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post #33 of 36 (permalink) Old 11-02-2012, 11:17 AM
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Might be some info for you in this new bike thread I started yesterday. Coming off a GS500 myself.

Oh shit, I totalled my bike

I get the highway complaints to some extent, but I cruise around @ 90 on mine. Buzzy as hell, but not hard to get there.
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post #34 of 36 (permalink) Old 11-03-2012, 11:17 AM
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1000cc bikes have a more linear delivery than the 600 versions and in many ways are often easier to ride . Less gear changing , better torque to play with without needing to rev the nuts off it . A 1000 is really the lazy persons sportbike .
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post #35 of 36 (permalink) Old 11-03-2012, 11:30 AM
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Originally Posted by USAFgsxr750again View Post
no F'n lie! WOOOOOOOOT
+1 lmao

Came to the thread late but I agree with those saying go for a 600cc. IMO 600s are more fun because you can get on it a little more and not hit warp speed as quick. Fwiw, I had a 600rr and currently ride a z1000. I've ridden friends liter SS's and enjoy my Z way more.

Sent from my Galaxy s3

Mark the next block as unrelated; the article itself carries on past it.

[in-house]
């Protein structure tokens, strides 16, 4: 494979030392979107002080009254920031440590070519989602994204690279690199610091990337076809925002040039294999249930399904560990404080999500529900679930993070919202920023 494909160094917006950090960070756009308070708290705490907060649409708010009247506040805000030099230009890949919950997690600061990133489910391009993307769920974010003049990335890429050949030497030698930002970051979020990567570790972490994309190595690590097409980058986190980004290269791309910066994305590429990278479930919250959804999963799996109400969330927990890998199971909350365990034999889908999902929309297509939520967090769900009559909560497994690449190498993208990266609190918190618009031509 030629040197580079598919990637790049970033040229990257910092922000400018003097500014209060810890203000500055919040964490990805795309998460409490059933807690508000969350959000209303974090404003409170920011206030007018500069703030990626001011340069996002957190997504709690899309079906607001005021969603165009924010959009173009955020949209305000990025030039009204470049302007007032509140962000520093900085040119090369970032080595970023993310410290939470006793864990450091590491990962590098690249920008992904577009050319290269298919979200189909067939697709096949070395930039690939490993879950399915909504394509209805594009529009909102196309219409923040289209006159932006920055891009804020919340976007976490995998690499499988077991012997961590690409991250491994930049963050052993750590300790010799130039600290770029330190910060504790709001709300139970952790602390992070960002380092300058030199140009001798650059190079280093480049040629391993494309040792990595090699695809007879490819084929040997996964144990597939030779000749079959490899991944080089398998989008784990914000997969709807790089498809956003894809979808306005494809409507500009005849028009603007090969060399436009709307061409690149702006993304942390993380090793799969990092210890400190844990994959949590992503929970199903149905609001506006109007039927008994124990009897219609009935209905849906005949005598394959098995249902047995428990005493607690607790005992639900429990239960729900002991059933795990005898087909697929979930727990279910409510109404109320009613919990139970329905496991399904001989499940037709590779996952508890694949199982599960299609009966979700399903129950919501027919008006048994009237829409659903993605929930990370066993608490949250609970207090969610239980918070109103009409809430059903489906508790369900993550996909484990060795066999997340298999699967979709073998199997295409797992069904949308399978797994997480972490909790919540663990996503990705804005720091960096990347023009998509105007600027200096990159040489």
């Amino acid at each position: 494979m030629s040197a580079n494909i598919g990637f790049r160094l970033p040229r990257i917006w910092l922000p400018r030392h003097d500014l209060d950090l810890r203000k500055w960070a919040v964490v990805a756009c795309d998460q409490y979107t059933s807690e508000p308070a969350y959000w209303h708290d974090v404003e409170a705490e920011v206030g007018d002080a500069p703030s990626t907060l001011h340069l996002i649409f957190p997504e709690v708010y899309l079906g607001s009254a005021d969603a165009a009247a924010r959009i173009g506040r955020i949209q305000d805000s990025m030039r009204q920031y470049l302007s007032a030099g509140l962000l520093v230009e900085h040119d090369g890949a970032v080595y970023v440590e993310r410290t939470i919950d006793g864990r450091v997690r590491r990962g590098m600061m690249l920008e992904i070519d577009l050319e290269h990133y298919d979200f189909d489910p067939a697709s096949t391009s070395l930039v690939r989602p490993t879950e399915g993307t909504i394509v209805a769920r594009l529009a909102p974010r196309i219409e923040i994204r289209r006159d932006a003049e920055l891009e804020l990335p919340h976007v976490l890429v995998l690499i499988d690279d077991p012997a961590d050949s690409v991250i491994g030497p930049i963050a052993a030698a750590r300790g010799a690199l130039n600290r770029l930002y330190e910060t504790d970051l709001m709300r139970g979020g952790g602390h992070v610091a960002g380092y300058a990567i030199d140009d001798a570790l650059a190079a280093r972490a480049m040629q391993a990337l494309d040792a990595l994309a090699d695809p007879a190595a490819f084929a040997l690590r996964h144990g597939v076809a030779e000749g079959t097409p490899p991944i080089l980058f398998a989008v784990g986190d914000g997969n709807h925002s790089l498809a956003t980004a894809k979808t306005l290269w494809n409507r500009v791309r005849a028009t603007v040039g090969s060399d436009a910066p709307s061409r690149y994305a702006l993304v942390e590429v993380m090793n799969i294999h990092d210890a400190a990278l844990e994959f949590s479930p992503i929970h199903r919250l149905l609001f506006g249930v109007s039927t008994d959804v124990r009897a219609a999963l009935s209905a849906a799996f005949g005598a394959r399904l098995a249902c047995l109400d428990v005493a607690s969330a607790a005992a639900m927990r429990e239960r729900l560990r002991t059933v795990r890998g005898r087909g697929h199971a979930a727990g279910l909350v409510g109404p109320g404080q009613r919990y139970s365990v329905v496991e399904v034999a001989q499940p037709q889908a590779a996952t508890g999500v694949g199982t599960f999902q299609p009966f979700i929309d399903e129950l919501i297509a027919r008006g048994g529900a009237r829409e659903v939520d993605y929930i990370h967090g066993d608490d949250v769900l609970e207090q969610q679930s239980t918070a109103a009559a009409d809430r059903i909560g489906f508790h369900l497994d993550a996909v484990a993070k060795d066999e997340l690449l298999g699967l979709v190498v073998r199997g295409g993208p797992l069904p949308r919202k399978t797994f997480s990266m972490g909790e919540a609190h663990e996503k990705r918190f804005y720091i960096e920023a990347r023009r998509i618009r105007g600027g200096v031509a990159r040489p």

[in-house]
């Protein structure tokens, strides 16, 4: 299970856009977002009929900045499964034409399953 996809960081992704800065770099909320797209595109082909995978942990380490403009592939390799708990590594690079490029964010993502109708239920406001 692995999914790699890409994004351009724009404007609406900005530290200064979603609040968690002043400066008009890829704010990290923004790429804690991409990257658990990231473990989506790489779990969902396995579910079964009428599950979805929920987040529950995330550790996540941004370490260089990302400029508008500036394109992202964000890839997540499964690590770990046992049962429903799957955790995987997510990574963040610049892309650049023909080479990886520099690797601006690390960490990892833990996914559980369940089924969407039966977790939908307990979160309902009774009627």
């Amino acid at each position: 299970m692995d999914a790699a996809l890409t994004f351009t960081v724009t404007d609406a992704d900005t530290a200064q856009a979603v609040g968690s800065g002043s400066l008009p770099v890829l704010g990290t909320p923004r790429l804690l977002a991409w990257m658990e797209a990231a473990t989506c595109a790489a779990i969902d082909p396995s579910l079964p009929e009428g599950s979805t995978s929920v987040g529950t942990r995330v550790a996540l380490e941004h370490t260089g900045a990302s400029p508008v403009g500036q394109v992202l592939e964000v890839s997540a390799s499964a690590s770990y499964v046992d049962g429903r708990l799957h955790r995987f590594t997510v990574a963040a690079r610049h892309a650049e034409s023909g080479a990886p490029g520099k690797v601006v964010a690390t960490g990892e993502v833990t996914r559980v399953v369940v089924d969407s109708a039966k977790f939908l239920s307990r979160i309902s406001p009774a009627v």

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post #36 of 36 (permalink) Old 11-03-2012, 11:50 AM
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Originally Posted by OssiferMartin View Post
Okay guys I know you get this a lot but I have a quick scenario for you. I got my first bike last year which was a GS500F and I am selling it soon to upgrade next spring. I was planning on getting either a GSXR 600 or R6. Well I've found a great deal on a '08 CBR1000. I know it's a huge leap in performance but I can tell you(and if you read my name) I'm not out to do wheelies on the highway or go 190 into the City. My concern is... even with a level head will this 1k get me killed? Is the throttle so touchy that I will loose the rear wheel even when I'm not pushing the bike? Any insight will help. Thanks guys. Oh by the way the bike will mainly be used for commuting and some weekend fun.
the longer i've owned sport bikes, the more i wonder why the hell anyone would get one of these things for only street riding and commuting.

if you plan on doing some track days or club racing or some other sort of closed course riding, a cbr1000rr is a great bike. so are the r6 and gsx600r.

if you're going back and forth from work with the occasional "spirited" (read: illegal, because no spirited ride ever involves going the speed limit) ride, keep your current bike or something like it. a sport bike is not something to "graduate" to, it's more like something to ride when you're planning on breaking every motoring law ever written. the street is just not a good place to do that...


WERA Expert #68

When in motion, squids can be observed to "park" on corner entry and abuse the throttle on any available straight.